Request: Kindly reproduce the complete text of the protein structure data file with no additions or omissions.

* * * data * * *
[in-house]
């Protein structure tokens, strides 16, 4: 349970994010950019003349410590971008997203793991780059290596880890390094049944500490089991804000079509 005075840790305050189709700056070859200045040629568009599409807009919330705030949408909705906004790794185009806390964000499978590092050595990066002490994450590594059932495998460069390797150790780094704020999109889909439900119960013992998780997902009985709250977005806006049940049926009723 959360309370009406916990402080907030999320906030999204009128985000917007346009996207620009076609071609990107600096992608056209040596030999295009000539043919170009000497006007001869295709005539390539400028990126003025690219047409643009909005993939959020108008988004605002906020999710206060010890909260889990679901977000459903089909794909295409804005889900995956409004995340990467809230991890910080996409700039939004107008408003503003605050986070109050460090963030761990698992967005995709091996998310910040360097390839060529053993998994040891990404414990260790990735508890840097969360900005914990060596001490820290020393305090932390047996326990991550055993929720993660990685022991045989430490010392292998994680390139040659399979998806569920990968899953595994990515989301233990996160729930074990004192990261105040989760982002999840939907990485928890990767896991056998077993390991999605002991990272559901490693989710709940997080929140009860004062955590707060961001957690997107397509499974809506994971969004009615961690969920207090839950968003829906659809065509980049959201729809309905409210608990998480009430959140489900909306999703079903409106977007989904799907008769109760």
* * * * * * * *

[in-house]
């Protein structure tokens, strides 16, 4: 349970994010950019003349410590971008997203793991780059290596880890390094049944500490089991804000079509 005075840790305050189709700056070859200045040629568009599409807009919330705030949408909705906004790794185009806390964000499978590092050595990066002490994450590594059932495998460069390797150790780094704020999109889909439900119960013992998780997902009985709250977005806006049940049926009723 959360309370009406916990402080907030999320906030999204009128985000917007346009996207620009076609071609990107600096992608056209040596030999295009000539043919170009000497006007001869295709005539390539400028990126003025690219047409643009909005993939959020108008988004605002906020999710206060010890909260889990679901977000459903089909794909295409804005889900995956409004995340990467809230991890910080996409700039939004107008408003503003605050986070109050460090963030761990698992967005995709091996998310910040360097390839060529053993998994040891990404414990260790990735508890840097969360900005914990060596001490820290020393305090932390047996326990991550055993929720993660990685022991045989430490010392292998994680390139040659399979998806569920990968899953595994990515989301233990996160729930074990004192990261105040989760982002999840939907990485928890990767896991056998077993390991999605002991990272559901490693989710709940997080929140009860004062955590707060961001957690997107397509499974809506994971969004009615961690969920207090839950968003829906659809065509980049959201729809309905409210608990998480009430959140489900909306999703079903409106977007989904799907008769109760």